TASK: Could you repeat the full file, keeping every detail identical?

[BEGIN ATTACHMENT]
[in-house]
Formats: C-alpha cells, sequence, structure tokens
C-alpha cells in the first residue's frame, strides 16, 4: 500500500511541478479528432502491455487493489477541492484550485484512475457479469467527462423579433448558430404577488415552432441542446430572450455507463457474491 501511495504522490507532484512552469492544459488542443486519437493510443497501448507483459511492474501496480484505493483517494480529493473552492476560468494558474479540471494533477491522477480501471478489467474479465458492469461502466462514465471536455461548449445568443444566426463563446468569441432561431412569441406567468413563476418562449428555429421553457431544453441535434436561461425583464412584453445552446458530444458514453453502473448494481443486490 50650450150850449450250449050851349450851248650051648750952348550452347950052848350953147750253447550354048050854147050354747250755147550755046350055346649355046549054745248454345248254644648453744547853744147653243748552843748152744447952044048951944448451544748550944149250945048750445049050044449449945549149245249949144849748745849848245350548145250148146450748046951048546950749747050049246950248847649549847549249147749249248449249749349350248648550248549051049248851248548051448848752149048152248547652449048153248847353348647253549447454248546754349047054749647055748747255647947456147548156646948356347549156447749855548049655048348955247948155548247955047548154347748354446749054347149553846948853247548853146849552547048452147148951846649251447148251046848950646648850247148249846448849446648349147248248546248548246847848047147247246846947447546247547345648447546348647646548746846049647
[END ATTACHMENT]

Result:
[in-house]
Formats: C-alpha cells, sequence, structure tokens
C-alpha cells in the first residue's frame, strides 16, 4: 500500500511541478479528432502491455487493489477541492484550485484512475457479469467527462423579433448558430404577488415552432441542446430572450455507463457474491 501511495504522490507532484512552469492544459488542443486519437493510443497501448507483459511492474501496480484505493483517494480529493473552492476560468494558474479540471494533477491522477480501471478489467474479465458492469461502466462514465471536455461548449445568443444566426463563446468569441432561431412569441406567468413563476418562449428555429421553457431544453441535434436561461425583464412584453445552446458530444458514453453502473448494481443486490 50650450150850449450250449050851349450851248650051648750952348550452347950052848350953147750253447550354048050854147050354747250755147550755046350055346649355046549054745248454345248254644648453744547853744147653243748552843748152744447952044048951944448451544748550944149250945048750445049050044449449945549149245249949144849748745849848245350548145250148146450748046951048546950749747050049246950248847649549847549249147749249248449249749349350248648550248549051049248851248548051448848752149048152248547652449048153248847353348647253549447454248546754349047054749647055748747255647947456147548156646948356347549156447749855548049655048348955247948155548247955047548154347748354446749054347149553846948853247548853146849552547048452147148951846649251447148251046848950646648850247148249846448849446648349147248248546248548246847848047147247246846947447546247547345648447546348647646548746846049647